Quiet Borderline Personality Disorder

Quiet Borderline Personality Disorder: Signs and Symptoms

Talk to a therapist near me to help manage quiet borderline personality disorder.

Borderline personality disorder (BPD) is a mental illness that involves strong emotional reactions that frequently culminate in episodes of rage, depression, impulsive and destructive choices, as well as difficulties in relationships. Recent studies indicate that around 1.6% of the general population experiences this condition. While BPD is relatively well-known in mental health circles, there is another lesser-known subtype called quiet borderline personality disorder. How does quiet BPD differ from other forms of BPD?

What is quiet borderline personality disorder?

Quiet borderline personality disorder is a variant of BPD characterized by individuals channeling their intense emotions, like shame, anger, and sadness, inward towards themselves. Individuals may express their emotions by acting out towards others, those with quiet BPD tend to internalize their feelings. This internalization leads to hidden emotional turmoil that can greatly disrupt their lives.

Individuals with quiet BPD may appear to be functioning well on the surface. However, internally, they grapple with intense feelings of shame, self-hatred, abandonment fears, mood swings, and obsessive emotional attachments. They experience various debilitating symptoms. Unlike other types of BPD, those with quiet BPD can adeptly conceal their symptoms, enabling them to maintain a semblance of normalcy in their careers, relationships, and daily lives. However, it is important to recognize that a person’s ability to function outwardly does not necessarily reflect their internal well-being.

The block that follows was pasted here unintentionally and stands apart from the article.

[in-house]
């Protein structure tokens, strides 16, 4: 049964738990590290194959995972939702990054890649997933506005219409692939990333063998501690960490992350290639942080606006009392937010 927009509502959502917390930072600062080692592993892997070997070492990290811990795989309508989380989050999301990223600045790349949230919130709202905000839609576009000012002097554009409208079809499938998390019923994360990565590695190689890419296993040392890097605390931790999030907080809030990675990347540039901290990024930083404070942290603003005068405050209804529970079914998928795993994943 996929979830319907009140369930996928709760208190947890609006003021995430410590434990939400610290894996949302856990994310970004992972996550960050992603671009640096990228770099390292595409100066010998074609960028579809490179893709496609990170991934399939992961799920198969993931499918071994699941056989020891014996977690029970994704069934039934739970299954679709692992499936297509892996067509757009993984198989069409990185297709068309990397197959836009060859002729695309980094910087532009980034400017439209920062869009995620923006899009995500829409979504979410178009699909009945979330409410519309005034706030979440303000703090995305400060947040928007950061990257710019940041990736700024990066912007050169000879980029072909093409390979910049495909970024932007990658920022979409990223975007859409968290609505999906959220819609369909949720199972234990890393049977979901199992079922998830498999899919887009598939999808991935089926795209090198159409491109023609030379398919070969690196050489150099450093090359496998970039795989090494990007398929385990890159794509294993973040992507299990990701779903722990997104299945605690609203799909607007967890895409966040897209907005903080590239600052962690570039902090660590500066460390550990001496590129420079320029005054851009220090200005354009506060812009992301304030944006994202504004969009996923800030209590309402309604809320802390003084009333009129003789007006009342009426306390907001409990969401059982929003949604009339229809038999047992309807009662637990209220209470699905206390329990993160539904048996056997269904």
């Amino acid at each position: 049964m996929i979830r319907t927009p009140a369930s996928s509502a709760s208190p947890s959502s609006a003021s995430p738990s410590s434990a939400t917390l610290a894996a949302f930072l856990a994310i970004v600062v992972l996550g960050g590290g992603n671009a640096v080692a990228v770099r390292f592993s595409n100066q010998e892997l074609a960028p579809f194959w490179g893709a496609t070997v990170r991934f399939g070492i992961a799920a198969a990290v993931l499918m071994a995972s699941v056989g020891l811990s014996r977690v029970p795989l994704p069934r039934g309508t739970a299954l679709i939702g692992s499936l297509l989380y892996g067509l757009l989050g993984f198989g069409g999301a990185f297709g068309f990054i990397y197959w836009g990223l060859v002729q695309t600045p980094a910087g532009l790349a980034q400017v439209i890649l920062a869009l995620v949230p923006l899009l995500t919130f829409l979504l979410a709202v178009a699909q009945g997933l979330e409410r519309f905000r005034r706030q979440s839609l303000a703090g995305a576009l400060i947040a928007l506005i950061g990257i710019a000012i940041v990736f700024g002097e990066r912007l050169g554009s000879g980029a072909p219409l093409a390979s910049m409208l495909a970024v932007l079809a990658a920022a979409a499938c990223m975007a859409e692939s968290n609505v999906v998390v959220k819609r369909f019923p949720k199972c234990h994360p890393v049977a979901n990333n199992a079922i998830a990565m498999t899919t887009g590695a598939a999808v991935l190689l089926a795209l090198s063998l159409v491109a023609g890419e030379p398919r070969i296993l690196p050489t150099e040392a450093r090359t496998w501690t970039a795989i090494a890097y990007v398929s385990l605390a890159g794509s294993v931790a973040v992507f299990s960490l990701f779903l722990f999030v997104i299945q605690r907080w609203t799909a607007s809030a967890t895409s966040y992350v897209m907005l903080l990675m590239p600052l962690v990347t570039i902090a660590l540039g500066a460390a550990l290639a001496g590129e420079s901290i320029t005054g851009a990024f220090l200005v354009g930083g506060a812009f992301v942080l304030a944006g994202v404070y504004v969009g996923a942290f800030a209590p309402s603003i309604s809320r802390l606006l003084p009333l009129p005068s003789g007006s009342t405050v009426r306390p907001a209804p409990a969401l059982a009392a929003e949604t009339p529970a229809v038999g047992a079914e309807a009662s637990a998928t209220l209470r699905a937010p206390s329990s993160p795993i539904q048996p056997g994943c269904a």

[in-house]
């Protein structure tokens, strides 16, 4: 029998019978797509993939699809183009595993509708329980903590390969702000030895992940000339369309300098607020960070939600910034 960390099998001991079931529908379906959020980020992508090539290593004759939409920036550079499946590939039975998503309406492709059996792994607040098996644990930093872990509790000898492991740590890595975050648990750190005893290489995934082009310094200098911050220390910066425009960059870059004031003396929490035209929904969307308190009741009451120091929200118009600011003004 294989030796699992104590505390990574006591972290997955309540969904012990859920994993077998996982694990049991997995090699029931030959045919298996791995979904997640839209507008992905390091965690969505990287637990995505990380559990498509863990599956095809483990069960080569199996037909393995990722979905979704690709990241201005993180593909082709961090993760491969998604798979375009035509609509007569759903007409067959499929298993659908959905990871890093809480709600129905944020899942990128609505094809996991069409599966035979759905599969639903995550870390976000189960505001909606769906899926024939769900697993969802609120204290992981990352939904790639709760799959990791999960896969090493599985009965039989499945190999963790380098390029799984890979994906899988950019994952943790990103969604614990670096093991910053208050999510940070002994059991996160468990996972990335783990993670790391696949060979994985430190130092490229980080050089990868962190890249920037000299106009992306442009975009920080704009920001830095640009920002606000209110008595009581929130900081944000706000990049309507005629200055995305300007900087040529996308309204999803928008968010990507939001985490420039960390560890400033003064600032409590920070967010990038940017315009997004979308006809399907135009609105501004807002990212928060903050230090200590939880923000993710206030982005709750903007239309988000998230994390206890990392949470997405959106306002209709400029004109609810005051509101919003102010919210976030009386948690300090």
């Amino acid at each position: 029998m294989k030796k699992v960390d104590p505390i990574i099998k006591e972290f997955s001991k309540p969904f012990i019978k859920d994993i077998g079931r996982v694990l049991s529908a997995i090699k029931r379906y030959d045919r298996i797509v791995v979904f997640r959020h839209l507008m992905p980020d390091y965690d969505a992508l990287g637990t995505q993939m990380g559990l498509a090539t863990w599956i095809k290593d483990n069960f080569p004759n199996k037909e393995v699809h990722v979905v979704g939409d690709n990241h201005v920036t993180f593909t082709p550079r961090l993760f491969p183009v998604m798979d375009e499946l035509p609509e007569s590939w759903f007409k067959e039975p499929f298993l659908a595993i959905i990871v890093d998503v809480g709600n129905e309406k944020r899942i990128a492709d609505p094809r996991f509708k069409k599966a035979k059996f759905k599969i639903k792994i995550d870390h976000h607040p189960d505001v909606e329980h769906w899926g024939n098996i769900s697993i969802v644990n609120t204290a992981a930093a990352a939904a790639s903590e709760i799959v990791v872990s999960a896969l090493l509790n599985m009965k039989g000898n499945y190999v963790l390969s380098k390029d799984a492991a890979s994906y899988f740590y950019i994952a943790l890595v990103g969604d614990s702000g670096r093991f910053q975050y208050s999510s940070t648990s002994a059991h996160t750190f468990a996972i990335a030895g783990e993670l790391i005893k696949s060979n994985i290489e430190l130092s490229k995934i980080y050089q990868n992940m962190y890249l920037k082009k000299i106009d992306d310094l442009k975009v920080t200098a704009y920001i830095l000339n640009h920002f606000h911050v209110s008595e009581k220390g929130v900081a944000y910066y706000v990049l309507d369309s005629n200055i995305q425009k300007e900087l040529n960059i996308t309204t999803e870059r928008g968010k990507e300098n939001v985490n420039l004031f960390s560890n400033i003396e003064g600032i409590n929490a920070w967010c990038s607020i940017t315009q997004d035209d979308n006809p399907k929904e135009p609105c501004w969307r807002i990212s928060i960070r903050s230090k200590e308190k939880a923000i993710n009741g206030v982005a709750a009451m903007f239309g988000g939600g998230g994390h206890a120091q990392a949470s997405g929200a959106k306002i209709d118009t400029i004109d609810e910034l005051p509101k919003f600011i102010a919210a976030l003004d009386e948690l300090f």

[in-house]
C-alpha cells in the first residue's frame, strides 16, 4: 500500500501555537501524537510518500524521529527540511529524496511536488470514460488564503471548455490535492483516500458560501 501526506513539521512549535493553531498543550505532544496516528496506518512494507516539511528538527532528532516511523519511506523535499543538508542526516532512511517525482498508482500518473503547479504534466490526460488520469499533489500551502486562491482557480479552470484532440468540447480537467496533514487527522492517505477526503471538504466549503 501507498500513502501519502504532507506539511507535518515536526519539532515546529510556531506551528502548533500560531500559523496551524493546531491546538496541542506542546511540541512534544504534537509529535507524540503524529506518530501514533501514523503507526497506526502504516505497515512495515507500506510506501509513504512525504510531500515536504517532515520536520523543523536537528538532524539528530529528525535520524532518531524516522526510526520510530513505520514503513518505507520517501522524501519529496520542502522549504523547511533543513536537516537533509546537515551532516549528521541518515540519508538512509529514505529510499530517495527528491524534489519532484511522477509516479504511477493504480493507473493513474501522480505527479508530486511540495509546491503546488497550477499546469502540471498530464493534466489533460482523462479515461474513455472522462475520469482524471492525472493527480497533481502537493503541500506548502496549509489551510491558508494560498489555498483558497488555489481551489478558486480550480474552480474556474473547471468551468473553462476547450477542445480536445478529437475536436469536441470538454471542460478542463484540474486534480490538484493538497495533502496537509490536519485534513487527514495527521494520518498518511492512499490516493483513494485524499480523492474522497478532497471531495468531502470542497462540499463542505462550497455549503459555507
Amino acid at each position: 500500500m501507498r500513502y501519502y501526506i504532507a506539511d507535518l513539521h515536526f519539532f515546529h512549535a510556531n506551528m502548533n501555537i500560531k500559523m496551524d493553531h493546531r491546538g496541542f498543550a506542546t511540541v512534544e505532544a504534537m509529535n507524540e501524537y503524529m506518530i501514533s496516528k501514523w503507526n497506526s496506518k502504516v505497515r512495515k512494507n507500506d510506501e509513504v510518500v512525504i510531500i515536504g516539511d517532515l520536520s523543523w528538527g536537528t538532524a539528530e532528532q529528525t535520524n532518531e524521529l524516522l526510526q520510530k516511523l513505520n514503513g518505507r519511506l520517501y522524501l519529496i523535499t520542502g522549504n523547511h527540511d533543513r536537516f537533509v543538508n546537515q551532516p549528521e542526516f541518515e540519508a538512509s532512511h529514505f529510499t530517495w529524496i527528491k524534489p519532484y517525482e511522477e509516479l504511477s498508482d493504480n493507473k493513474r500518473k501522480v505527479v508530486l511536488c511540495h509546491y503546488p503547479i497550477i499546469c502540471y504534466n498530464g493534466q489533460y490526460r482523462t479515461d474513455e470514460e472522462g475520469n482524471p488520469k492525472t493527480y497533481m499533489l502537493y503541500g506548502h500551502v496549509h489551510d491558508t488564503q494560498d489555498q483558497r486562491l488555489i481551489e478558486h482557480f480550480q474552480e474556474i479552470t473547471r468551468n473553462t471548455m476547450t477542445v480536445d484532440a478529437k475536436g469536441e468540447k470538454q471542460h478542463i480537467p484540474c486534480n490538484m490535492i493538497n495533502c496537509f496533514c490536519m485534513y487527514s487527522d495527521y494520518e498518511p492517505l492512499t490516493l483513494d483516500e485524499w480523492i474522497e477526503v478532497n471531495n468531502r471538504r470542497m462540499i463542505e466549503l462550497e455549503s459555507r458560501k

Diagnosing quiet BPD is considerably challenging due to the internal nature of its struggles and anger outbursts. It frequently remains undiagnosed or misdiagnosed for an extended period. While it may be referred to as high-functioning BPD, this label is largely inaccurate. 

What are the signs and symptoms of quiet borderline personality disorder? 

Therapy near me is an effective way to treat quiet borderline personality disorder.

If you suspect that you or someone you know might be dealing with a quiet borderline personality disorder, it can be beneficial to familiarize yourself with common signs and characteristics. The reality is that identifying quiet BPD can be more challenging compared to typical BPD because the signs are not readily apparent on the surface.

Frequent Mood Swings